Confused by all the commercials advertising life insurance? One says its for their kids’ college; the next one says they can’t be turned down for medical reasons; the next one says they have the lowest prices… It’s enough to make you turn the channel and want to forget you ever asked!
The objective of this article is to cut through the clutter and let you know what’s out there and when to use it. So let’s get started:
1. Life Insurance for College (or whatever) Funding. The “college funding” policy referred to in that very annoying Gerber TV ad (my wife and I can’t hit the “mute” button fast enough whenever it comes on) is nothing more than a simple whole life policy. Whole Life policies accumulate cash value on a very conservative (read: slow) basis. Since the policy “endows,” which means that the cash value should be equal to the face amount by the time the hopeful parents need it, the premiums will be very high. Also, life insurance has been marketed as a college-funding vehicle for decades so this idea is definitely not “different.”
2. Can’t be Turned Down for Medical Reasons. This is nothing more than Simplified Issue (SI) Whole Life Insurance. Since SI accepts basically everybody into its plan, the premium will be far higher than that of an individually-underwritten life insurance policy. If you are relatively healthy, you’d be better off going with a No-Lapse Guarantee Universal Life policy where the premiums will almost certainly be lower. Yes, you have to get a physical (called a paramed exam) but that’s nothing compared to the money you’ll be burning on an over-priced life insurance policy! Should we alert Alex Trebek?
3. Lowest Prices. This is the “holy grail” of the life insurance industry: get the most for the least. I am certainly not arguing with the concept (hence my website) but remember: there are trade offs with everything. If you want alot of life insurance for just a little money, then term insurance is for you. This is sometimes referred to as “pure insurance” as it only provides life insurance and nothing else such as cash value or lifetime guarantees. Also, the low premium generally expires after a certain period of time. For example, if you buy a twenty-year term policy, the premiums will remain the same for twenty years and then skyrocket to the tune of five to fifteen times what you were paying. The idea of term insurance, therefore, is to cover a temporary need such as a mortgage, the kid’s college or any other large debt.
This is one of the most important tools to help you determine if your “permanent” life insurance policy is, in fact, permanent. When you first bought your permanent life insurance policy, which could be Universal Life, Variable Life or Whole Life Insurance, you were given a life insurance “illustration.” Your illustration, among other things, projects how long your policy is going to last. While your life insurance illustration must meet certain regulatory requirements, it also is limited by the linear nature of the returns it projects for your policy. In layman’s terms, neither the carrier or anyone else has any way of knowing what the returns are going to be on your premiums dollars. Therefore, it projects whatever it’s making now (called the “Current Rate”) out to infinity. This has obvious flaws. The bottom line is that, unless you have a No-Lapse Guarantee life insurance policy, no one can know if your policy is going to be around when your family needs it.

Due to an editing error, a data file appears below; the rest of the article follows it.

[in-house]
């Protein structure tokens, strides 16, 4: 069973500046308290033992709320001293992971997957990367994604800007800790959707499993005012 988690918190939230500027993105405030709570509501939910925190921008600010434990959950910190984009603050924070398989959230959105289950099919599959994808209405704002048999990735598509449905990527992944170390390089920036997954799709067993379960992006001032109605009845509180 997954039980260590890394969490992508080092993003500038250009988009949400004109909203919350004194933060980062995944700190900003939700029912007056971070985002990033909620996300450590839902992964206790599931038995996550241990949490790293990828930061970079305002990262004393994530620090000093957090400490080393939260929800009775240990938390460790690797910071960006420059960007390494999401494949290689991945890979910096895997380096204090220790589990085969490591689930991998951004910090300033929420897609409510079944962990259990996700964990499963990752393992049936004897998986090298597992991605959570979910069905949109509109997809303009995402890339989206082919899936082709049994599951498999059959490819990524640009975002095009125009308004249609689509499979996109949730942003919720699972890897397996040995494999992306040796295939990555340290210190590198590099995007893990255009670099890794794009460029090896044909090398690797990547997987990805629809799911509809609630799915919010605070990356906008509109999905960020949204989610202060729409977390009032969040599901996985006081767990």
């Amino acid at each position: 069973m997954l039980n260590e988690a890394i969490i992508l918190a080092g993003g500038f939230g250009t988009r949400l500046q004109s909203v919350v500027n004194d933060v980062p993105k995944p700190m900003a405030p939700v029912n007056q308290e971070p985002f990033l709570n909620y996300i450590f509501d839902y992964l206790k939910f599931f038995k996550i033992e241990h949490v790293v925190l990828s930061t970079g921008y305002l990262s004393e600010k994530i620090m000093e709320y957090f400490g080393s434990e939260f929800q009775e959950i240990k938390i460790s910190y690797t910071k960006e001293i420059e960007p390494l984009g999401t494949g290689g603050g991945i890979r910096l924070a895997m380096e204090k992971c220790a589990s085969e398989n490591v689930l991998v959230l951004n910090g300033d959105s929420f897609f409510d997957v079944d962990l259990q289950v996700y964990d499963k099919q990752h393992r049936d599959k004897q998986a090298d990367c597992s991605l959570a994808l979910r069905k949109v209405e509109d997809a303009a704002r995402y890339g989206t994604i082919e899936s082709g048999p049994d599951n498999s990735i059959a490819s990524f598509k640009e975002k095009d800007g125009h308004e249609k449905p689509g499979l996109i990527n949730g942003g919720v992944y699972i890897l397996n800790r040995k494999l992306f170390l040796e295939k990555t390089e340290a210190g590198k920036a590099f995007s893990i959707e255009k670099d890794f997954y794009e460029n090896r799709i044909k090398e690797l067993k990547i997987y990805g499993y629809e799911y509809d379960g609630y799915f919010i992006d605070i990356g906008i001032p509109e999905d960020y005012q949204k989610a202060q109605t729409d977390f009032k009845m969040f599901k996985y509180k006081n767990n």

The best way to determine how your policy is doing is to run an “in-force” life insurance illustration. If you have a Variable Universal Life Insurance policy, make sure your agent runs the illustration at a low rate of return, say, at 4%. This will prevent him or her from manipulating the results. For any other type of policy, your in-force illustration will be run at the Current Rate.
For best results, have one run every year or two. That way, you’ll keep on top of it and will be less likely to get a nasty surprise in the form of a “Lapse Notice.” For more info, please go to: http://www.thriftytermquote.com/
Life insurance comes in many varieties and forms that are designed to fit your specific needs and, ultimately, help you protect your family. First, the basics: Term life insurance is “pure insurance.” It does not accumulate cash value (see our previous discussion on “Cash Value” for more info) and only lasts for a specific period of time. Let’s go over a few of the varieties:
1. Annual, Renewable Term Life Insurance. This type of term life insurance is characterized by low initial premiums that increase each and every year. This may work in the beginning but, over time, the premiums become so high that you’ll wind up dropping the policy.
2. Level Term Life Insurance. This tends to be the most efficient type of policy as both the premiums and the death benefit remain the same over the term of the policy. You can get polices that last for 5, 10, 15, 20, 25 and even 30 years.
3. Decreasing Term Life Insurance. This is typically sold to cover a large loan like a mortgage. This is not a fan-favorite simply because the premiums stay the same as your coverage goes down (as, presumably, your loan balance goes down too). Essentially, you’re paying the same for less and less. Not particularly economical.